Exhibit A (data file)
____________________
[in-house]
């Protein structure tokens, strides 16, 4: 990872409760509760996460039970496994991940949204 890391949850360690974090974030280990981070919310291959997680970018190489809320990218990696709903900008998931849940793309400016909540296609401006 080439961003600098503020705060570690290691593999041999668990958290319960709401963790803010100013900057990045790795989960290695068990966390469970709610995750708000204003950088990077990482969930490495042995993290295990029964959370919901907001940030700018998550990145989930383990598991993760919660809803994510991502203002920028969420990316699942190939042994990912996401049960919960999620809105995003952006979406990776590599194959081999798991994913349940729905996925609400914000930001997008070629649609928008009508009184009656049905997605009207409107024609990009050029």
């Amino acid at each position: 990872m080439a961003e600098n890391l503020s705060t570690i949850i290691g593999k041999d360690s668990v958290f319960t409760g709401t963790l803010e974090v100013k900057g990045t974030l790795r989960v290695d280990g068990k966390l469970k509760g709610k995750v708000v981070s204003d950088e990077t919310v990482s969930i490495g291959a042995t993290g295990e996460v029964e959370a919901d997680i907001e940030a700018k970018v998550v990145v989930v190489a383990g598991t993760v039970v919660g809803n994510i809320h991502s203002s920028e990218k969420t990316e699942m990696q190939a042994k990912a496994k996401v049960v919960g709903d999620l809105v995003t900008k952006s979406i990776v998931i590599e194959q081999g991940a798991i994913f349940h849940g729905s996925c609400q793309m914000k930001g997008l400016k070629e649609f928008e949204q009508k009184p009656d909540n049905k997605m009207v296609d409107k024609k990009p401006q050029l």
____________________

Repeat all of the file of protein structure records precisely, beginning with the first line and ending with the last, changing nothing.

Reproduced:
[in-house]
């Protein structure tokens, strides 16, 4: 990872409760509760996460039970496994991940949204 890391949850360690974090974030280990981070919310291959997680970018190489809320990218990696709903900008998931849940793309400016909540296609401006 080439961003600098503020705060570690290691593999041999668990958290319960709401963790803010100013900057990045790795989960290695068990966390469970709610995750708000204003950088990077990482969930490495042995993290295990029964959370919901907001940030700018998550990145989930383990598991993760919660809803994510991502203002920028969420990316699942190939042994990912996401049960919960999620809105995003952006979406990776590599194959081999798991994913349940729905996925609400914000930001997008070629649609928008009508009184009656049905997605009207409107024609990009050029």
């Amino acid at each position: 990872m080439a961003e600098n890391l503020s705060t570690i949850i290691g593999k041999d360690s668990v958290f319960t409760g709401t963790l803010e974090v100013k900057g990045t974030l790795r989960v290695d280990g068990k966390l469970k509760g709610k995750v708000v981070s204003d950088e990077t919310v990482s969930i490495g291959a042995t993290g295990e996460v029964e959370a919901d997680i907001e940030a700018k970018v998550v990145v989930v190489a383990g598991t993760v039970v919660g809803n994510i809320h991502s203002s920028e990218k969420t990316e699942m990696q190939a042994k990912a496994k996401v049960v919960g709903d999620l809105v995003t900008k952006s979406i990776v998931i590599e194959q081999g991940a798991i994913f349940h849940g729905s996925c609400q793309m914000k930001g997008l400016k070629e649609f928008e949204q009508k009184p009656d909540n049905k997605m009207v296609d409107k024609k990009p401006q050029l």